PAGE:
FIG. 3 is a graph showing the reflection loss vs. frequency of the wave absorbers of Example 1, Comparative Example 1, and Comparative Example 2.
The present invention is more detailedly explained by referring to the drawings.
FIG. 1 graphically shows the structure of the wideband wave absorber of the present invention, wherein D is a wave absorber comprising a sintered magnetic tile 2, and a mat fiber assembly 3 comprising a magnetic powder 5 adhered to a fiber 6, the mat fiber assembly being generally applied to the incident surface for the waves to be absorbed.
The magnetic powder 5 is adhered to the aforementioned mat fiber assembly 3 such that the powder is adhered to the fibers 6 entangled with one another.
Note that a sheet reflector 1 made of a metal, such as iron, copper, brass, nickel, or galvanized sheet steel is formed on the rear side of the sintered magnetic tile 2.
Said sintered magnetic tile 2 can absorb waves of lower frequency range such as from 30 MHz to 400 MHz, and the sintered magnetic tile may be any insofar as it has such desired function. Examples of the sintered magnetic tile 2 include those manufactured by conventional means into sintered tiles, for example, by mixing-finely divided materials such as Fe2 O3, MnO, ZnO, and the like and adding a binder such as polyvinyl alcohol (PVA).
In the present invention, the thickness X of the sintered magnetic tile 2 is generally 3-10 mm, preferably 4-6 mm, though it is subject to variation depending on the materials to be used therefor. When the thickness of this tile is not less than 3 mm, the desired wave absorption can be attained at a lower frequency band of not more than 100 MHz. On the other hand, a thickness of not more than 10 mm results in desirably superior wave absorption at a frequency band of several hundred MHz.
The mat fiber assembly 3 can absorb higher frequency waves, and is manufactured by entangling fibers with one another in an unoriented fashion into a mat form. The thickness Y of the mat is generally 20-80 mm, preferably 30-70 mm, and particularly preferably 40-60 mm.
The thickness of the mat fiber assembly of not less than 20 mm and not more than 80 mm desirably results in superior wave absorption at higher frequency bands exceeding 1 GHz.
Since said mat fiber assembly 3 may be dissociated loose due to the possible untangling of the fibers comprised therein, it is desirable that the fiber junctions should be fused or bonded with an adhesive, thereby to prevent the dissociation.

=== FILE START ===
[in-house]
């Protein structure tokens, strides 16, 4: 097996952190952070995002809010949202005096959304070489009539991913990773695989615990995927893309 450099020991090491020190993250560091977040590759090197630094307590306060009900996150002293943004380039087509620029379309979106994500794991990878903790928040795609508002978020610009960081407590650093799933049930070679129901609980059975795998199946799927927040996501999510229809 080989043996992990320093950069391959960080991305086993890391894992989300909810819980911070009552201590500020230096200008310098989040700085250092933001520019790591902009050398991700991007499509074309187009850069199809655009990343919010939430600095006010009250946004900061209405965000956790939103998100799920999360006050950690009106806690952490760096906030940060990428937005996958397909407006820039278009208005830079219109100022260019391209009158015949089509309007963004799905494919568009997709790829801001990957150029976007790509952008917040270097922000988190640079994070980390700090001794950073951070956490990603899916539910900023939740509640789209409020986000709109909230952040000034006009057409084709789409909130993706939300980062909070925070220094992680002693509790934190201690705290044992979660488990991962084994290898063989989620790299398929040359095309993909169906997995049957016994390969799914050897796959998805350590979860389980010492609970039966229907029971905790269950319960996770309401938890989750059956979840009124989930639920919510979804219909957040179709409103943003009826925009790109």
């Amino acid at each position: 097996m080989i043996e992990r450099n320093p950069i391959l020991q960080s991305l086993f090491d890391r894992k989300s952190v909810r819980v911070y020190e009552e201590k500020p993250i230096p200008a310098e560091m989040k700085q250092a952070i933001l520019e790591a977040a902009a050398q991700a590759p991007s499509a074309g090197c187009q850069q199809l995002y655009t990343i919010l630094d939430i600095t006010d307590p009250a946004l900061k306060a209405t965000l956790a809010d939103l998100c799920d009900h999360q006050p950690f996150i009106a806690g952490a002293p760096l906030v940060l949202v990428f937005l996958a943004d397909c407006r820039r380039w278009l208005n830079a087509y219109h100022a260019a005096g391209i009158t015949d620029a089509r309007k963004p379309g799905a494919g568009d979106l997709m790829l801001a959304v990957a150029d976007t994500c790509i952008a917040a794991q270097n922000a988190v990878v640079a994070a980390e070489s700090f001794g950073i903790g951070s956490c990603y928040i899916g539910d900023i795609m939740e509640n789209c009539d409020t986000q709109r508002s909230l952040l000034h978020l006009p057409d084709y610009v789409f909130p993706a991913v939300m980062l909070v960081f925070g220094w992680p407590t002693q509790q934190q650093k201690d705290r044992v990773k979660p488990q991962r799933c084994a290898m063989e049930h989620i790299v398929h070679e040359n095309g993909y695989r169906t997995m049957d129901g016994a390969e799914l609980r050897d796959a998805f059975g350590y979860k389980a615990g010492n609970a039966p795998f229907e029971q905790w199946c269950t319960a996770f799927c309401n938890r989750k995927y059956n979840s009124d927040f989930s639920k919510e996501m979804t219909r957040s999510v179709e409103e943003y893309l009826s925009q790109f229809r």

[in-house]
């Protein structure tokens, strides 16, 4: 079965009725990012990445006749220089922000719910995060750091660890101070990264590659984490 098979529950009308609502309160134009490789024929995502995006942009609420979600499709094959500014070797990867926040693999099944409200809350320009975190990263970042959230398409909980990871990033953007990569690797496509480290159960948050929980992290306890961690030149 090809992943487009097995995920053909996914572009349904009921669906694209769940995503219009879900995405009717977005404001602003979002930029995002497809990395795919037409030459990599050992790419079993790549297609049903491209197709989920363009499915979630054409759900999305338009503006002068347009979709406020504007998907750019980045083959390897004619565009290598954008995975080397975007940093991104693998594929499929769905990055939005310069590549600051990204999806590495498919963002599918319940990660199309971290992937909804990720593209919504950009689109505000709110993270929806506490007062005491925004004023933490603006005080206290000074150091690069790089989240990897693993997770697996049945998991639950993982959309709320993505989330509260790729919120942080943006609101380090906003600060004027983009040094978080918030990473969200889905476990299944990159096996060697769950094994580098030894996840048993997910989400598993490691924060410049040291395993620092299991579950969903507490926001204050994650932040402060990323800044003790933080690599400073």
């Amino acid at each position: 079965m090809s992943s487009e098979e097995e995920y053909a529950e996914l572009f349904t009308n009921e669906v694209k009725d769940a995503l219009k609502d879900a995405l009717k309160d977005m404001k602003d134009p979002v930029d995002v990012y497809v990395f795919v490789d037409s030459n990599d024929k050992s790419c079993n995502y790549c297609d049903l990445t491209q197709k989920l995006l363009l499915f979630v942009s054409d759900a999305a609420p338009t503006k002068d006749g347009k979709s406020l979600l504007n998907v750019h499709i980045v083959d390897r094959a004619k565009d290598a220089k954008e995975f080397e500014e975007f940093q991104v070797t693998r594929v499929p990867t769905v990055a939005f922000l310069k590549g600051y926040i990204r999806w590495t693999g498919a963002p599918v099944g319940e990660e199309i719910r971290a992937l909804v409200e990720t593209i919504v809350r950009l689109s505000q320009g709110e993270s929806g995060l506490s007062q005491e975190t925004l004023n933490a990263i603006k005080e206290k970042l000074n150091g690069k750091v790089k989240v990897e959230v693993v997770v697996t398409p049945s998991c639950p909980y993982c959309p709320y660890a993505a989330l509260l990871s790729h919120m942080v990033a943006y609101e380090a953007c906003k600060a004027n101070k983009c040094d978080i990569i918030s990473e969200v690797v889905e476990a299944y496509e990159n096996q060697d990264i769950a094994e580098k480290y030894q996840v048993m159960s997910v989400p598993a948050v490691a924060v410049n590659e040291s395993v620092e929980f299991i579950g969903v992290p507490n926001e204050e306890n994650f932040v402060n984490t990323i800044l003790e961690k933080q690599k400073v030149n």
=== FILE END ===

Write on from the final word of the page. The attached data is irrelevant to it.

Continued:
The fiber constituting the mat fiber assembly 3 is exemplified by natural fibers such as cotton and hemp, and synthetic fibers made from organic polymers. While there is no particular limitation imposed on the kind of the synthetic fiber, preferred are those made from (a) polar organic polymer(s) having a dielectric constant of not less than 2.8. Specific examples thereof include polyvinylidene chloride, nylon, polyester, and polyacryl, with preference given to polyvinylidene chloride in terms of weather resistance and flame resistance.
The fibers may have a uniform fiber thickness. However, it is preferable that the fibers of at least two different thicknesses should be mixed. For example, a mixed use of 10-90% by weight of 50-200 denier thin fibers and 90-10% by weight of 500-1200 denier thick fibers is preferable.
In the present invention, a magnetic powder is adhered to the fibers in the mat fiber assembly. The magnetic powder may be any insofar as its complex magnetic permeability shows frequency dispersion. Examples thereof include Mn--Zn ferrite, Ni--Zn ferrite, Ni--Cu--Zn ferrite, Ni--Mg ferrite, Cu--Zn ferrite, Ni ferrite, Li ferrite, Ga ferrite, YIG, and so on. A powder prepared by pulverizing the aforementioned magnetic material(s) in a ball mill to give a powder having an average particle diameter of 0.5-30 μm, preferably 1-10 μm, particularly preferably 2-4 μm is preferably used in the present invention.
When the particle diameter of the aforementioned magnetic powder is not greater than 30 μm, processability becomes superior due to the absence of particle sedimentation when mixed with latex, and when the diameter is not smaller than 0.5 μm, processability is also fine since the powder does not float in the air.